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You are here: Home / News / Danish civil society debates EU climate proposals

Danish civil society debates EU climate proposals

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Just a week after the launch in Brussels of the European Commission's climate change and energy package, EEA hosted a high-level debate with EU officials and representatives of the Danish industry and civil society organisations.
Full house on climate debate

Full house on climate debate

The debate, co-organised with the European Commission representation in Denmark, was held at the premises of the EEA in Copenhagen on 30 January and presented the views of a wide spectrum of stakeholders, from the Confederation of Danish industries (DI) and environmental NGOs. Two representatives from the European Commission, Peter Gammeltoft (DG Environment) and Hans van Steen (DG Transport and Energy) shared the panel with Richard B. Larsen (DI), John Nordbo (WWF) and Ulrich Bang (Danish Energy Association). The debate was chaired by EEA's Programme Manager Jeff Huntington with an audience of 50 Danish participants.

There was appreciation of the effort the Commission is making to communicate the package to and debate it with a wide range of stakeholders across Europe, and recognition that putting the package together was an immense achievement by the Commission. On the substance, there was general support for more harmonisation across Member States, and a lively debate with different views on a range of topics including:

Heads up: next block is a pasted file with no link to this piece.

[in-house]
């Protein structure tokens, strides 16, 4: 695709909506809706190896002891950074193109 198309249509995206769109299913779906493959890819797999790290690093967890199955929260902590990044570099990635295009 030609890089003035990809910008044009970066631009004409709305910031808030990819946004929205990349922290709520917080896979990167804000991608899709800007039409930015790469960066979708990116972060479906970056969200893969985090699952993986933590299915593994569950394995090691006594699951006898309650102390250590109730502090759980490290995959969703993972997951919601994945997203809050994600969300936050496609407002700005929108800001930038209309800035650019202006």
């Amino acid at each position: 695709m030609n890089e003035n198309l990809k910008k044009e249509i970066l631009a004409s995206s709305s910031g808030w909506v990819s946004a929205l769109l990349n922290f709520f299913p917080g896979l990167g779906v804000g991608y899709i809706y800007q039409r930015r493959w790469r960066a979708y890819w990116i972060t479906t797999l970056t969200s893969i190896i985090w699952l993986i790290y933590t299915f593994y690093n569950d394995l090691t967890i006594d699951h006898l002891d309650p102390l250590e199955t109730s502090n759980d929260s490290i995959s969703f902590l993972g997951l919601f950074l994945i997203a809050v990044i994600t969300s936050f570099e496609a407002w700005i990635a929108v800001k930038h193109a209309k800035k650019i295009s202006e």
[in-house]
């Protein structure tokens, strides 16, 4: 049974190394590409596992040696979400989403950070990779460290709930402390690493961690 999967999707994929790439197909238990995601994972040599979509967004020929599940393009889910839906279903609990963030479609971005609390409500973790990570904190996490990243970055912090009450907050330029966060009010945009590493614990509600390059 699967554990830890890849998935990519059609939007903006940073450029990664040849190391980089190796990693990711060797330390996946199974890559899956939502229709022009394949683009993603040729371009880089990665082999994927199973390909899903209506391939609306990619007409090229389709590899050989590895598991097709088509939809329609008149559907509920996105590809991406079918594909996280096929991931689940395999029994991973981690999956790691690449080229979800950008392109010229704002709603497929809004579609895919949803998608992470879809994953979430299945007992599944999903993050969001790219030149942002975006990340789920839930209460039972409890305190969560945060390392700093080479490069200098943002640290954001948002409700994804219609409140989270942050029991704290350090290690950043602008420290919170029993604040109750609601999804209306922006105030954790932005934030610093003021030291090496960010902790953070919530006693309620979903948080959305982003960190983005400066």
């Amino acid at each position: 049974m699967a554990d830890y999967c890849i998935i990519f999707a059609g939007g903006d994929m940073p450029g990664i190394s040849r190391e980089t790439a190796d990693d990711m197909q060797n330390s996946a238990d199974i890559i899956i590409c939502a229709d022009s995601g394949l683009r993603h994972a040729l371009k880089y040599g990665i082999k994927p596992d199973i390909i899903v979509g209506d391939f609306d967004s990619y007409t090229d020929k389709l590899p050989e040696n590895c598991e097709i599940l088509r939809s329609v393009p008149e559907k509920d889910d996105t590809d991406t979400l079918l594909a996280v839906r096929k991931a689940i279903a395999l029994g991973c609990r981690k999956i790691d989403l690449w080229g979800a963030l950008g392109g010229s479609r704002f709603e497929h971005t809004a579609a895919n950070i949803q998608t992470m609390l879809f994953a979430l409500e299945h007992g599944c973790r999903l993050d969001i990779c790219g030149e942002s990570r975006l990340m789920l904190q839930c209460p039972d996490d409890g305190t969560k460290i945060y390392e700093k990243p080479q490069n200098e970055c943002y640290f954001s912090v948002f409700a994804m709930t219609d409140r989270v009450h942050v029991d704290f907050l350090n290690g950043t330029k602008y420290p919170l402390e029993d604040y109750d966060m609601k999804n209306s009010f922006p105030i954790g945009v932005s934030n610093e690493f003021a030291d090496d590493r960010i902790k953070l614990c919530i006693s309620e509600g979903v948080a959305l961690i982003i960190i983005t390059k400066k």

• Should the package not also have focused on a higher GHG emission reduction ambition level (– 30 % by 2020) as well as – 20 % since the EU at the Bali climate change conference made a strong plea for developed countries to reduce emissions by 25–40 %?
  • Is the burden on Danish industry and consumers reasonable?
  • Should Europe be restrictive in the use of Joint Implementation and Clean Development Mechanisms?
  • How should the income from auctioning of emission allowances under the proposed EU ETS be best used?
  • Are the costs for especially energy intensive industry not becoming too high leading to a loss of competitiveness compared to industry outside Europe?
  • Should the goal of 20 % improvement in energy efficiency by 2020 not also be legally binding as the other targets?


For more information please see our recent highlight on the Climate action and renewable energy package.

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